Saturday, 20 October 2018

Stacey Abrams Hopes Medicaid Expansion


Medicaid Expansion
Stacey Abrams Hopes Medicaid Expansion Can Be a Winning The issue in Rural Georgia.

ATLANTA — For the upscale urban audience at a campaign government building here, it might have
been enough for Stacey Abrams to pitch Medicaid expansion as an ethical issue — the health-care-as-human-right argument that appeals to progressives everywhere.

Instead, Ms. Abrams, the Democrat within the tossup race for Georgia governor, stuck to the pragmatic line of reasoning she has pushed in making Medicaid expansion a top priority of her campaign: it'll help save the state’s struggling rural towns without busting its budget, since the Affordable Care Act, requires the federal to pay 90 percent of the cost.

“Raise your hand if you'd say no to someone who said, ‘Give me a dollar and I’ll give you $9 back,’” Ms. Abrams said to appreciative laughter at the event earlier this month at Clark Atlanta University, a historically black college.

“It is economically false, a falsehood overall, to say we can’t afford to expand Medicaid.”

With health care dominating many a midterm campaign this year, Medicaid expansion has been a serious point for Democratic gubernatorial candidates in many of the 17 states that have rejected the choice, including Florida, Kansas, Oklahoma, Tennessee, and Wisconsin.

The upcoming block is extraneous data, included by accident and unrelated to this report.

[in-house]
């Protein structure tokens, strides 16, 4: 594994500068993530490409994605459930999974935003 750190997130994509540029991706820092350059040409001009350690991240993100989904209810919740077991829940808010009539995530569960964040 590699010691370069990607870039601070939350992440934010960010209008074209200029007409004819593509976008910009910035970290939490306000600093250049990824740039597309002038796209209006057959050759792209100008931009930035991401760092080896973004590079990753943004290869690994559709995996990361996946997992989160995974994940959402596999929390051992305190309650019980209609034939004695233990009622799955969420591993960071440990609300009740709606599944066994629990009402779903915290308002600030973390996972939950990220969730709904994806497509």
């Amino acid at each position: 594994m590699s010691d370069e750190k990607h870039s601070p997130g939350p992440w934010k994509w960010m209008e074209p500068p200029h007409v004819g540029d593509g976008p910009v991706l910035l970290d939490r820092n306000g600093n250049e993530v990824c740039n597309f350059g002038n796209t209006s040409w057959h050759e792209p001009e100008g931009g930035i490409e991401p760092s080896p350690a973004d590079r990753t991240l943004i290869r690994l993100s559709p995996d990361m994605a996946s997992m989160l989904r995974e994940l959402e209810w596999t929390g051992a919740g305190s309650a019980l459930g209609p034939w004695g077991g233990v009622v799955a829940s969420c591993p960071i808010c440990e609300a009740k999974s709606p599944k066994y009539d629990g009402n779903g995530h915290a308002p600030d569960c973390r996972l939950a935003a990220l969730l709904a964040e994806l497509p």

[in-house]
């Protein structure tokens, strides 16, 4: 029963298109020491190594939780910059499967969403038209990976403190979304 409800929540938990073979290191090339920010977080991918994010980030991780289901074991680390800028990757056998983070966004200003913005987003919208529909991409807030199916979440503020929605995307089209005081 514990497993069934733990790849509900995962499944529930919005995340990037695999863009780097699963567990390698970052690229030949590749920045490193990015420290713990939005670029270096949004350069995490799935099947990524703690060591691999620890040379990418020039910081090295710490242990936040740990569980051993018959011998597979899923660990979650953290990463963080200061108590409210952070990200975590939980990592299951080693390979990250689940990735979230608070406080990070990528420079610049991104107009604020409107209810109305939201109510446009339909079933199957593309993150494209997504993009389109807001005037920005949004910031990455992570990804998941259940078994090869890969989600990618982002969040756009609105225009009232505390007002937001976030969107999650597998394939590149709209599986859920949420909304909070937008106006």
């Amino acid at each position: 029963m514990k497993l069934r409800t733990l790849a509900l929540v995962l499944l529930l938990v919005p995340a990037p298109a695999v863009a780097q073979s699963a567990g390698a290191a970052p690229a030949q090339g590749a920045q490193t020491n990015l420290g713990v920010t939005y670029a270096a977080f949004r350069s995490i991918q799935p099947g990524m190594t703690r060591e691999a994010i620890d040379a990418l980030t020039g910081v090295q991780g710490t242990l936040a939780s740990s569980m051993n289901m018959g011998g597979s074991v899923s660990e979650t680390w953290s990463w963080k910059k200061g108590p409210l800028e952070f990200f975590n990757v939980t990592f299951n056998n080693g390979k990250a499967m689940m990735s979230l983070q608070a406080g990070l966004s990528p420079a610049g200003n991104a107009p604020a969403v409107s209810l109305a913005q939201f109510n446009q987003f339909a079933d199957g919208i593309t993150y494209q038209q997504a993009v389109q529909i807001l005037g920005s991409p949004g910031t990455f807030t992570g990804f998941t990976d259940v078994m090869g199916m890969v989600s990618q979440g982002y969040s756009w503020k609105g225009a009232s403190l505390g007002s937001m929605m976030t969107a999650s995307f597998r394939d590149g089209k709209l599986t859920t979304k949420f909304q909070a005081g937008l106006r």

But none have promoted it as forcefully as Ms. Abrams, 44, who would be the nation’s first black female governor if elected and therefore the first Democrat to steer Georgia since 1998.

Her momentum with the difficulty reflects the experience of Democrats around the country, the whole argument that Republicans won't protect access to health care, especially for the sick seems to be influencing voters more than almost anything, from proposals on immigration and therefore the economy to the battle over Judge Brett M. Kavanaugh’s appointment to the Supreme Court.

Guarding protections for people with pre-existing medical conditions, in particular, is proving a potent closing argument for Democrats and forcing Republican candidates, many of whom voted to repeal the Affordable Care Act last year and support a new lawsuit seeking to invalidate it, on the defensive.

The federal health care law has grown in popularity since it had been enacted in 2010 — reaching a high earlier this year.

About half of Americans now say they support it, according to this month’s Kaiser Family Foundation tracking poll.

By framing the expansion of state health coverage for the poor as a sensible business move that would save teetering small-town hospitals and create thousands of jobs outside metro Atlanta, Ms.

Abrams, an unabashed liberal is hoping to feature enough rural votes to her column to beat Brian Kemp, her Republican opponent, a Trump-style conservative who is against expanding Medicaid.

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